CFP Salary

Written by: Mary Gerardine

Last updated:

Are you considering a career as a Certified Financial Planner (CFP) or curious about potential earnings in this field? You should know that salary levels for CFPs can vary considerably due to factors such as the geographic location, experience, and employment type in question.

In our CFP Salary guide, we’ve broken down these factors in detail and prepared a comprehensive state-by-state salary breakdown to help you make informed career decisions in this dynamic sector.

Let’s take a closer look.

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How Much Does a CFP Make

The earning potential of Certified Financial Planners varies significantly across the United States, and is influenced by factors such as regional economic conditions, cost of living, and the local demand for financial planning services.

By combining data from the CFP Board Compensation Survey with state-specific salary information, we have provided a more detailed overview of what CFPs earn nationally and in each state.

National Median Salary

While the Certified Financial Planner Board Compensation Survey reports a national median salary of $192,000 for CFPs, this figure seems significantly higher compared to data from other sources like ZipRecruiter, Payscale, and Glassdoor.

Such discrepancies may arise from different data collection methods, sample sizes, and the inclusion of various compensation components like bonuses and commissions.

Market Salary Data

When evaluating the average salary for CFPs, we have considered labor statistics from multiple sources, including but not limited to ZipRecruiter, Payscale, and Glassdoor.

Each of these platforms employ their unique methodologies in order to gather and analyze salary information using a combination of direct user-reported data, comprehensive surveys, industry-specific research, and sophisticated algorithm-based predictions.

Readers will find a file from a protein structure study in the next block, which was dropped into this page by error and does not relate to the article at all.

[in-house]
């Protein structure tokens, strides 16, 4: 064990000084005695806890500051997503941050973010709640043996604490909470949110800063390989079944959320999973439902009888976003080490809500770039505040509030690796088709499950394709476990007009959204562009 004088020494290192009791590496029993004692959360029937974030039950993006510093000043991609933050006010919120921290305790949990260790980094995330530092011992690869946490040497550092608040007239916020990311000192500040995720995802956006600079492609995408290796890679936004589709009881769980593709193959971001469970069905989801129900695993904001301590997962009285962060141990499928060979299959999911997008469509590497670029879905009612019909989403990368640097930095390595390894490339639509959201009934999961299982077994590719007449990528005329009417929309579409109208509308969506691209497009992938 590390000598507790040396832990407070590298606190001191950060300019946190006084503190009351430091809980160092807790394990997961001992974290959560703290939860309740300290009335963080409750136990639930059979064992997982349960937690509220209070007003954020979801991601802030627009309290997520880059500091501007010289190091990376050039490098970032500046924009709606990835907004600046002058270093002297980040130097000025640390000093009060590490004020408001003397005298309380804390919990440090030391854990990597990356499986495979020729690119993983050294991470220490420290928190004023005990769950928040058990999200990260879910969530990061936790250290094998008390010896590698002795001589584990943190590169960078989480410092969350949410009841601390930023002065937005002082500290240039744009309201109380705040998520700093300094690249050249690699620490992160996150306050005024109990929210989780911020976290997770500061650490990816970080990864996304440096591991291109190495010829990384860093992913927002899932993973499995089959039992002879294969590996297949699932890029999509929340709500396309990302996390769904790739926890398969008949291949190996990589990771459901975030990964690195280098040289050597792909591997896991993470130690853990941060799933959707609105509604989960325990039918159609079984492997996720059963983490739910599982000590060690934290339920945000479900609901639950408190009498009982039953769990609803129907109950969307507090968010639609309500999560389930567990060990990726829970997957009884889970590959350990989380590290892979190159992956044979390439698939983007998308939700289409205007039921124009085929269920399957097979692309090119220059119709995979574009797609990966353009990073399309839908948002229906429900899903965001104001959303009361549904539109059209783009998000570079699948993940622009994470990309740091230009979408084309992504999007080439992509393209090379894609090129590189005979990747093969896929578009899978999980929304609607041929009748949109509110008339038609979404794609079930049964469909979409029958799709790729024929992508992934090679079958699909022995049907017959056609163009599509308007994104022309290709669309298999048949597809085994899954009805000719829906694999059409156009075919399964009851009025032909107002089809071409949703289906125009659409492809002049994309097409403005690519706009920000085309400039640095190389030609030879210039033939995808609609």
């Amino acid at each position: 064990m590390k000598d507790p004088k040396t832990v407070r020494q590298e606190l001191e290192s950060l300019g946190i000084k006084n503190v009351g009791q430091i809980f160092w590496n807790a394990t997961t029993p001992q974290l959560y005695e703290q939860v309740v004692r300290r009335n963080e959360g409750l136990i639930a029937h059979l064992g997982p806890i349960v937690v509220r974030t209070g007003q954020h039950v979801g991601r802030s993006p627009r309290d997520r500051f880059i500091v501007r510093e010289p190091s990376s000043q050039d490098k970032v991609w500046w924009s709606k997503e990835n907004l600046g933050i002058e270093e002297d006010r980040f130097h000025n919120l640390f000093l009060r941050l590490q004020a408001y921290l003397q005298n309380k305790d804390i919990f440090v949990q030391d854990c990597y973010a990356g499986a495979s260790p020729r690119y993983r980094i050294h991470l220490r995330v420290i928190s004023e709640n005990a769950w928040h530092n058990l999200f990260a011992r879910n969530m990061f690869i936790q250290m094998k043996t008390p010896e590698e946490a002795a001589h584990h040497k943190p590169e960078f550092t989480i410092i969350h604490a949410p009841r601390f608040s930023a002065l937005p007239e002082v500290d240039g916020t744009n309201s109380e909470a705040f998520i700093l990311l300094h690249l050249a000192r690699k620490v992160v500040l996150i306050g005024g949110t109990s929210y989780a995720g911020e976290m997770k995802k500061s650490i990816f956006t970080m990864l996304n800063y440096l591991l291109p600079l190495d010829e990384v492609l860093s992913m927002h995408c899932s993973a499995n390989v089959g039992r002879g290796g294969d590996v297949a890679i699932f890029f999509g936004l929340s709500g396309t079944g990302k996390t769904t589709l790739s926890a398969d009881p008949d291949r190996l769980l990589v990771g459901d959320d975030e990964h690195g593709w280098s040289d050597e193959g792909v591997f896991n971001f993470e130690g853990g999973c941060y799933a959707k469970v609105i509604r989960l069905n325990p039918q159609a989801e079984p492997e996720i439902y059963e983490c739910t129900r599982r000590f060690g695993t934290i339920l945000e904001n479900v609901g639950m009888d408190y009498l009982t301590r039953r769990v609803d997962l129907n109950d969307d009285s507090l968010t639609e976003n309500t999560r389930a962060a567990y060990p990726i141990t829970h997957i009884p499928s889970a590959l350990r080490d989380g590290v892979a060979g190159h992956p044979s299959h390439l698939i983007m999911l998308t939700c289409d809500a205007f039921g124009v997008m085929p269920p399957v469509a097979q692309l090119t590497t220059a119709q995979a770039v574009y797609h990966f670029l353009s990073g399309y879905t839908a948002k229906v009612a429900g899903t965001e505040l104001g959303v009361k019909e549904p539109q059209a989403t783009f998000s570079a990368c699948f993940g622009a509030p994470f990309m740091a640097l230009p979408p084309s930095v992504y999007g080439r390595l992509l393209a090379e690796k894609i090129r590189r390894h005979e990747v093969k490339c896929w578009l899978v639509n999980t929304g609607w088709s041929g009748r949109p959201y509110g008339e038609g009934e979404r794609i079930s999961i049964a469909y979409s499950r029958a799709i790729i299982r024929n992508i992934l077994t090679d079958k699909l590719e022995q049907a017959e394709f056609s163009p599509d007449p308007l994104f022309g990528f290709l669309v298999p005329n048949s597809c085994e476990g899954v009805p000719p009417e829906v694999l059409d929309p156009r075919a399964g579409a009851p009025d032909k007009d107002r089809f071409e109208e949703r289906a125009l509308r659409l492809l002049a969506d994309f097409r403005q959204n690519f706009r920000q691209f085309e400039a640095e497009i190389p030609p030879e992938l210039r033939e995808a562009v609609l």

However, it’s important to recognize that while this data offers valuable insights, it comes with inherent limitations and represents a snapshot in time, due to the ever-evolving and dynamic nature of the financial planning industry.

Therefore, these figures should be viewed as informative guides providing a general understanding of salary trends rather than definitive, unchangeable benchmarks.


According to ZipRecruiter, the average annual pay for a CFP in the United States is $101,940.

This average encompasses a wide range, with salaries starting as low as $61,000 and extending up to $141,000. The data indicates that the majority of CFP salaries fall between $87,000 and $114,500, while the top earners in the field make approximately $137,500 annually.


Payscale’s analysis presents a different perspective, reporting the average salary for a CFP at $73,190.

When you adjust this in order to include additional compensation — such as bonuses and profit sharing — the total pay for a CFP on Payscale ranges between $55,000 and $136,000.

This suggests a significant variability in total compensation, which can be attributed to factors like experience, location, and individual performance.


Glassdoor’s estimates further contribute to understanding the salary landscape for CFPs.

As of early 2024, Glassdoor puts the total estimated pay for a Certified Financial Planner at around $113,448 per year, with the base salary averaging at $100,151. This figure aligns closely with the higher end of the salary ranges reported by other sources, highlighting the potential for CFPs to achieve six-figure earnings.

State-by-State Salary Breakdown